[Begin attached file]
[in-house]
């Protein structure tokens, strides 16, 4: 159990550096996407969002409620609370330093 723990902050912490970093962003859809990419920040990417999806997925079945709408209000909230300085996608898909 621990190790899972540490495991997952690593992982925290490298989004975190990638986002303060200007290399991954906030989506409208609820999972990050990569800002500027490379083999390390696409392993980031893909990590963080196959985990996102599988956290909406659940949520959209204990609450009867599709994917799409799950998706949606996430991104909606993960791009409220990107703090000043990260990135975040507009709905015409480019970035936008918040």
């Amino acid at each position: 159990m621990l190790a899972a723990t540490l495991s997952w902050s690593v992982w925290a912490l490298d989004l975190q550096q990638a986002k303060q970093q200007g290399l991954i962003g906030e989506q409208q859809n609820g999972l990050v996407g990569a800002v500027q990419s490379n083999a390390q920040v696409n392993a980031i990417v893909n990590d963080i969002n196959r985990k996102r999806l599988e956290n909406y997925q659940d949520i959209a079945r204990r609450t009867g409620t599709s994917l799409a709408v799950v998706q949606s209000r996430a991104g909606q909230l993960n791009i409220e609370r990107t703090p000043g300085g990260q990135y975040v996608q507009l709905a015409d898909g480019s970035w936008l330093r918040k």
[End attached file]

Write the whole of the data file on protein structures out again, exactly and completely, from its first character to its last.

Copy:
[in-house]
């Protein structure tokens, strides 16, 4: 159990550096996407969002409620609370330093 723990902050912490970093962003859809990419920040990417999806997925079945709408209000909230300085996608898909 621990190790899972540490495991997952690593992982925290490298989004975190990638986002303060200007290399991954906030989506409208609820999972990050990569800002500027490379083999390390696409392993980031893909990590963080196959985990996102599988956290909406659940949520959209204990609450009867599709994917799409799950998706949606996430991104909606993960791009409220990107703090000043990260990135975040507009709905015409480019970035936008918040």
């Amino acid at each position: 159990m621990l190790a899972a723990t540490l495991s997952w902050s690593v992982w925290a912490l490298d989004l975190q550096q990638a986002k303060q970093q200007g290399l991954i962003g906030e989506q409208q859809n609820g999972l990050v996407g990569a800002v500027q990419s490379n083999a390390q920040v696409n392993a980031i990417v893909n990590d963080i969002n196959r985990k996102r999806l599988e956290n909406y997925q659940d949520i959209a079945r204990r609450t009867g409620t599709s994917l799409a709408v799950v998706q949606s209000r996430a991104g909606q909230l993960n791009i409220e609370r990107t703090p000043g300085g990260q990135y975040v996608q507009l709905a015409d898909g480019s970035w936008l330093r918040k």